Marital Attitude Survey: A Measure of Dysfunctional Attributions and Expectancies
The Marital Attitude Survey (MAS) was designed to assess potentially dysfunctional attributions and expectancies regarding relationship problems. The eight MAS subscales measure attributions regarding one's partner's malicious intent and lack of love, attribution of causality to one's own behavior and personality, attribution of causality to the partner's behavior and personality, perceived ability of the couple to change, and expectancy of change in the relationship. All subscales except the subscale assessing attribution of causality to own behavior exhibited adequate internal consistency and showed evidence of construct validity in relation to measures of marital dysfunction. Multivariate analyses indicated that considering subscales in combination increases the measure's ability to discriminate between clinical and nonclinical samples. The results demonstrate the utility of the MAS as a measure of dysfunctional cognitions associated with marital distress.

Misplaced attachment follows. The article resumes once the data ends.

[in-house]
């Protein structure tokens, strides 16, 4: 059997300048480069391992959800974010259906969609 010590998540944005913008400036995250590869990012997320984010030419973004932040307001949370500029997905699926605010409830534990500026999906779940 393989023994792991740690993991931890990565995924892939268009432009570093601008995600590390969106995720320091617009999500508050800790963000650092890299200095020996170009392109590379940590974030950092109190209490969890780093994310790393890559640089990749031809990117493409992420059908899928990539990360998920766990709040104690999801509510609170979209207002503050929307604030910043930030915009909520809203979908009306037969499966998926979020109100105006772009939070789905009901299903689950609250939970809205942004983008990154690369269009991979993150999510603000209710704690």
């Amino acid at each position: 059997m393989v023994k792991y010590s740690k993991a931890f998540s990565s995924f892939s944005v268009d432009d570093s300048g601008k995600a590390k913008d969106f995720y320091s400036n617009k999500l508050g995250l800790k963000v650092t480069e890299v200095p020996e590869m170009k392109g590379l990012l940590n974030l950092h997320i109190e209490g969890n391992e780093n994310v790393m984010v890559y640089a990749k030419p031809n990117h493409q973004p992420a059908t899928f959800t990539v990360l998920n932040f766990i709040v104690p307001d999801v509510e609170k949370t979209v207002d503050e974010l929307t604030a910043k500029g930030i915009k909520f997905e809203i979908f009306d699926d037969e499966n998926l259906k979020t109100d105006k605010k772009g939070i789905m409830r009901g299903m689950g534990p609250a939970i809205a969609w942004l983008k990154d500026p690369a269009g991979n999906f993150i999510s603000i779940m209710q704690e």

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Document Type: Journal Article
Publication date: 1991-01-01
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- Journal of Cognitive Psychotherapy is devoted to the advancement of the clinical practice of cognitive psychotherapy. This scholarly journal seeks to merge theory, research, and practice and to develop new techniques by an examination of the clinical implications of theoretical development and research findings.
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